After the abduction and presumed death of Mackenzie Allen Phillips' youngest daughter, Missy, Mack receives a letter and suspects it is from God, asking him to return to The Shack where Missy may have been murdered. After contemplating it, he leaves his home to go to The Shack for the first time since Missy's abduction and an encounter that will change his life forever.
This would make the second time that Sam Worthington and Radha Mitchell would have worked together. They starred in "Rogue" back in 2007. See more »
When Mack is at the shack and has a breakdown he throws a few pieces of furniture against the walls and lays down on the floor. At that point he is the only thing on the floor, however when he wakes up at the end of the movie, there is a standing chair next to him. See more »
Who wouldn't be skeptical when a man claims to have spent an entire weekend with God? In a shack, no less. And not just any shack. This was the shack. What I'm about to tell you is a little on the... well, it's a lot on the fantastic side. But that doesn't necessarily mean it's not true.
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A fantastic interaction with the Holy Trinity, wrapped in some common tropes.
When I saw the trailers for this film, I had no idea what it was about. It seemed to be part magical and part depressing, never really covering what the movie's content was. For anyone who is curious, it's about a meeting with the Holy Trinity. Consequently, while most "Christian" films are almost cringe-worthy, this one wasn't half bad. Of course, there are still elements of it that made me roll my eyes, but these scenes were mere bookends to a great theological discussion-starter. In fact, I would almost prefer this film without the framing, since most people would probably relate to the main character, regardless.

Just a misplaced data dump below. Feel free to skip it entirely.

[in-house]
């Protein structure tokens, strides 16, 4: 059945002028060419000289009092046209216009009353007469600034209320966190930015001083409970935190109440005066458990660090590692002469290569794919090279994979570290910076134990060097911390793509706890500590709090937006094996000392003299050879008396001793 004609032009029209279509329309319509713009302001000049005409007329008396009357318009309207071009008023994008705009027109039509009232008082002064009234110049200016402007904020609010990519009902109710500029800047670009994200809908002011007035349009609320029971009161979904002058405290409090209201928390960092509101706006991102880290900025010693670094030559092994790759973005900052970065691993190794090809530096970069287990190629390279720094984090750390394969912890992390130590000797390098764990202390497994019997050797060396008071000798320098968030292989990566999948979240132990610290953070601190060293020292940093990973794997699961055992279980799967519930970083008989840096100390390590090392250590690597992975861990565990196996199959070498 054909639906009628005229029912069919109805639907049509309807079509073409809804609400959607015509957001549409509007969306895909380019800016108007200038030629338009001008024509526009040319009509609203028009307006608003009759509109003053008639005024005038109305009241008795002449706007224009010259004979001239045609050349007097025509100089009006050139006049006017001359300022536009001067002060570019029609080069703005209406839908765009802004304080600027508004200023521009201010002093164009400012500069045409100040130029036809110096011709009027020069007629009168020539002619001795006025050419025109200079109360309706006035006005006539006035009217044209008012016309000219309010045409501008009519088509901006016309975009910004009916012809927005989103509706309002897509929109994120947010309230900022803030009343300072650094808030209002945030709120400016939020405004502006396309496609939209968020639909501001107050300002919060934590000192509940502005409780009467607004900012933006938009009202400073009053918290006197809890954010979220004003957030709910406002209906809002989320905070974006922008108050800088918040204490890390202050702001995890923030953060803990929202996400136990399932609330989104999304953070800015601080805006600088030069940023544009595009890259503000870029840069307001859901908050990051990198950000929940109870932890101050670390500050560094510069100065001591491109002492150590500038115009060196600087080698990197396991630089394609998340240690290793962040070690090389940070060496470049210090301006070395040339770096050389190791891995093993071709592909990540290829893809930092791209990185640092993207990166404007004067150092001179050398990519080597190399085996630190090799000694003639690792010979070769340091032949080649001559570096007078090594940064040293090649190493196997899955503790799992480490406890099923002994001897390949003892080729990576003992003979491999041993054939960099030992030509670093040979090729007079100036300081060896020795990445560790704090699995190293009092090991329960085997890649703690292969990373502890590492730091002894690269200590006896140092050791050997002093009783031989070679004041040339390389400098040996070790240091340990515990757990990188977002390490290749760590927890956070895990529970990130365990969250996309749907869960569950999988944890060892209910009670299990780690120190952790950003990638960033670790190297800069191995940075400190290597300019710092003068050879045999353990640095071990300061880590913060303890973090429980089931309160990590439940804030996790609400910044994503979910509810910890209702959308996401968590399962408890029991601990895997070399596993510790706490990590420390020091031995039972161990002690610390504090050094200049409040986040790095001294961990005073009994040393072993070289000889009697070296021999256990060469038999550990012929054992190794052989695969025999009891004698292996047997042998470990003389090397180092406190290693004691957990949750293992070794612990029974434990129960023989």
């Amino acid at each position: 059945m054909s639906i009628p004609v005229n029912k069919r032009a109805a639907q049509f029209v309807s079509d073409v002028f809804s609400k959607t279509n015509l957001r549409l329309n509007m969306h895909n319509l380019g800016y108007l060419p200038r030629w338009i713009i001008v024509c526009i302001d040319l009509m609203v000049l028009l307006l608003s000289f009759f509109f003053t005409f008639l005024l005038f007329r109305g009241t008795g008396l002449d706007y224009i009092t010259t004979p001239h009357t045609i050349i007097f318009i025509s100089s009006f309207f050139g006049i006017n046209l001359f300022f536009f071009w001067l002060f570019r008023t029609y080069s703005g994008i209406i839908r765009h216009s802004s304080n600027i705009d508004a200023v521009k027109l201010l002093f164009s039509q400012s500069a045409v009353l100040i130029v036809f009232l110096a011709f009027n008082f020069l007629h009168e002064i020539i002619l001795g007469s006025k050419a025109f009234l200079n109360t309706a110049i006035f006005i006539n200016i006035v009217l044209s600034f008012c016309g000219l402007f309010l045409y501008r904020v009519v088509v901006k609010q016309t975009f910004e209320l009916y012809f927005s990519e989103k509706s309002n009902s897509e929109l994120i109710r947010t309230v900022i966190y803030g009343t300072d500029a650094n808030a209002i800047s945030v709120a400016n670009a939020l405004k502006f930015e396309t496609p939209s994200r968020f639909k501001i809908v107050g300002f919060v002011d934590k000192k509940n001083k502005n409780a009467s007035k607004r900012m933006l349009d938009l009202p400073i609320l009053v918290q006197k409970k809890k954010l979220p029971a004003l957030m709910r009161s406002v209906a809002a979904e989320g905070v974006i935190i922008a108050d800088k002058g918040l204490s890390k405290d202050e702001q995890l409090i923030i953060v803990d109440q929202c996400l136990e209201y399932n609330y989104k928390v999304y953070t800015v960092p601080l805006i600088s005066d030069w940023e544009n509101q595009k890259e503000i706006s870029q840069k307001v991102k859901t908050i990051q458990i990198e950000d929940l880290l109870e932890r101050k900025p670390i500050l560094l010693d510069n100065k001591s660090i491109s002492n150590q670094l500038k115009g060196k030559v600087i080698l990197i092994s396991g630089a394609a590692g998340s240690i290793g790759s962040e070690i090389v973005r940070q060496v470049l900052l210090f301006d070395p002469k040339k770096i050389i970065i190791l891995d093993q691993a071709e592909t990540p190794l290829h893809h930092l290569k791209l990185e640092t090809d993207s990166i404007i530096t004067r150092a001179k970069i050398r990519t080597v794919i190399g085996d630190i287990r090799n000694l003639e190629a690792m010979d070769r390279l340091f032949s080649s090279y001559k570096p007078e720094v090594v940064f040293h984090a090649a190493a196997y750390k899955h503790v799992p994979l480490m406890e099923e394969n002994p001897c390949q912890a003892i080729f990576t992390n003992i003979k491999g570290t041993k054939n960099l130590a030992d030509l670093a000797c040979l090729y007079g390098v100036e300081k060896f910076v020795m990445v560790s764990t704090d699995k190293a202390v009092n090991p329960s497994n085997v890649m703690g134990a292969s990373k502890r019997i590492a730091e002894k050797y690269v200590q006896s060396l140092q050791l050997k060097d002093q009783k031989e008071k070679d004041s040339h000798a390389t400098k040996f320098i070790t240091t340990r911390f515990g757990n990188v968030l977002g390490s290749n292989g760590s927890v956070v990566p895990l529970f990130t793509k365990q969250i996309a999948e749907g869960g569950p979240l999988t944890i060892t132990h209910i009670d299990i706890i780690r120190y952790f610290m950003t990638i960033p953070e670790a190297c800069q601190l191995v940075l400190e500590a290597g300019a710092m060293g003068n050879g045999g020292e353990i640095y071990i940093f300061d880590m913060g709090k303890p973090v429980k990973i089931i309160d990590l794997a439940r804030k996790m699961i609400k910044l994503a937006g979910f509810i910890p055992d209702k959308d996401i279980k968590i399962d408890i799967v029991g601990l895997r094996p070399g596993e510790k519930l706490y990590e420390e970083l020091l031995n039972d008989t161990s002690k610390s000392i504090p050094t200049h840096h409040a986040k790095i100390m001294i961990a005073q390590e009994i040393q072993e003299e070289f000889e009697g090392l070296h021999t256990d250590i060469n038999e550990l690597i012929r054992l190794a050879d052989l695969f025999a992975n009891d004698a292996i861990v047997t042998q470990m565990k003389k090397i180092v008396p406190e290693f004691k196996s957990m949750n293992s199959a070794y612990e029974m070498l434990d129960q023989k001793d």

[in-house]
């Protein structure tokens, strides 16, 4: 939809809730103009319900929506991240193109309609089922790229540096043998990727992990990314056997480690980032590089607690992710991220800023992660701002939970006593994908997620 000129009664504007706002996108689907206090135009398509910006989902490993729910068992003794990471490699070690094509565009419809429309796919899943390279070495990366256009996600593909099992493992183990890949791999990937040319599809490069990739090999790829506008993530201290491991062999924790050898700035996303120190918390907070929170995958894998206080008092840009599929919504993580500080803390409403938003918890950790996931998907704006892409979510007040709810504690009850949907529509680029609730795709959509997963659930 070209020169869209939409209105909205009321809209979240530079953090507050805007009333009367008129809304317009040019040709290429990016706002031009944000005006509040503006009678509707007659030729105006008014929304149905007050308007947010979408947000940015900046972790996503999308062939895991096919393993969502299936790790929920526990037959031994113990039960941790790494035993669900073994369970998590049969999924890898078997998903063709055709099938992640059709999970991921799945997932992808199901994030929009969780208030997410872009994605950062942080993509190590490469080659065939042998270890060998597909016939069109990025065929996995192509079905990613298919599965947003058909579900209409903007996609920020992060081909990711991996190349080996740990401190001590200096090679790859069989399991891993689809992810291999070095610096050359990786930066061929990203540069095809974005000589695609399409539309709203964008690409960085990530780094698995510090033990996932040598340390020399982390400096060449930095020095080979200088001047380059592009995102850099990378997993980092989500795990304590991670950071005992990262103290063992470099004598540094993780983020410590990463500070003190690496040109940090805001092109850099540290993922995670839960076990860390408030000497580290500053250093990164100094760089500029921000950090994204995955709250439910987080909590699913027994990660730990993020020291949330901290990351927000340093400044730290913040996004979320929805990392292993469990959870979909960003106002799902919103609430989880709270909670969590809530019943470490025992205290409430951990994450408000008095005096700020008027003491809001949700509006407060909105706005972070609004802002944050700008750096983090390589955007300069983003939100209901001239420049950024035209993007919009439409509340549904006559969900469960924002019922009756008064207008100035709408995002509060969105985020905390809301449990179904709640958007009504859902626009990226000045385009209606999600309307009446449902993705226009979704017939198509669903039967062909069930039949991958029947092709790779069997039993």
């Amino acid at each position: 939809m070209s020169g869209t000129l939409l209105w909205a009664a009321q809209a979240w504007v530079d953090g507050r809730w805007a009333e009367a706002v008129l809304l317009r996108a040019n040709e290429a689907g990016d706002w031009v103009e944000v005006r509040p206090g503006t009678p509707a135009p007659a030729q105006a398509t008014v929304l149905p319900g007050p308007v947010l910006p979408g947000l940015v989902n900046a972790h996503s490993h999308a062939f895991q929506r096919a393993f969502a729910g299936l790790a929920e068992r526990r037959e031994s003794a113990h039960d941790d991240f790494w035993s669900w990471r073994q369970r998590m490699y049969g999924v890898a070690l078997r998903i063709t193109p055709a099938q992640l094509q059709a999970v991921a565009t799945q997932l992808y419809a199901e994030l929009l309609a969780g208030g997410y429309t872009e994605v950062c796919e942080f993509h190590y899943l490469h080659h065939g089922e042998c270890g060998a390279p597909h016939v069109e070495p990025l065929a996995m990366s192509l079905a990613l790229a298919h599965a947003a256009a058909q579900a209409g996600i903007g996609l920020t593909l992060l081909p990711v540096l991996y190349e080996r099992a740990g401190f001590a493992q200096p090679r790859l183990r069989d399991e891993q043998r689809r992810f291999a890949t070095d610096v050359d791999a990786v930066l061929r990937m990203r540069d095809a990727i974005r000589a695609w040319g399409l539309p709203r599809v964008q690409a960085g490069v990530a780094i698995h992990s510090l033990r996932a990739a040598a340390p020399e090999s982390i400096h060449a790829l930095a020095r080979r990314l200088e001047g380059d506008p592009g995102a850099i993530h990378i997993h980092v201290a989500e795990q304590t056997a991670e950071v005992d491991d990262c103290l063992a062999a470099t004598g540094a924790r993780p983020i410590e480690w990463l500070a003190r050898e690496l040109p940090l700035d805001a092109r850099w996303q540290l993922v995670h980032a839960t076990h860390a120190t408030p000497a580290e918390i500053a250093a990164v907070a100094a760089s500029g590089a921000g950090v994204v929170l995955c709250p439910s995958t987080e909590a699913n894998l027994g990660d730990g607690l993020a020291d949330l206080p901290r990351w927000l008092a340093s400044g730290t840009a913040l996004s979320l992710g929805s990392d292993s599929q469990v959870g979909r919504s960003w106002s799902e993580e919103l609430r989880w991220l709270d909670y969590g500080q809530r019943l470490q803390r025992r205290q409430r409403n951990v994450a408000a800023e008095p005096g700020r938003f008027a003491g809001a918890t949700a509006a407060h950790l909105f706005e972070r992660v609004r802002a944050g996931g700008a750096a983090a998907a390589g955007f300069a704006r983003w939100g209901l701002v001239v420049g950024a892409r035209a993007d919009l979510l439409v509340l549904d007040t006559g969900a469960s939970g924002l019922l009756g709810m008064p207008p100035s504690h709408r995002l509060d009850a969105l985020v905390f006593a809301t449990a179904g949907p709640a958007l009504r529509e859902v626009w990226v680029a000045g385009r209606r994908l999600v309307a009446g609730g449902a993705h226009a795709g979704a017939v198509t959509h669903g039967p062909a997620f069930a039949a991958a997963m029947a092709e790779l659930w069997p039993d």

The trouble with the framing device used for the conversation with God is that it doesn't feel natural. There's a forced quality that pushes the main character into the situation where he encounters God, merely contrived so that he is near rock bottom when God appears. I will give it props for accurately portraying severe depression, but the method it uses for flashbacks leads the viewer to potentially think the interaction with God started much earlier than it did. This is also in addition to the "cheap" way to get the main character to interact with God at all. The "dream/coma" trope is overdone anyway.
With all this being said, why should you even watch this film? Well, despite its flaws, The Shack (2017) does one thing right. It does it so well that I can forgive some of the weaker elements of its presentation. There are many misconceptions about God and the Trinity that we as a society have accepted as fact. We wonder why God allows bad things to happen, while also wondering why "justice" remains out of our grasp. This film addresses these tough subjects in a way that is not only thought-provoking but profoundly convicting in its theology.
A fantastic interaction with the Holy Trinity, wrapped in some common tropes, I give The Shack 3.5 stars out of 5.
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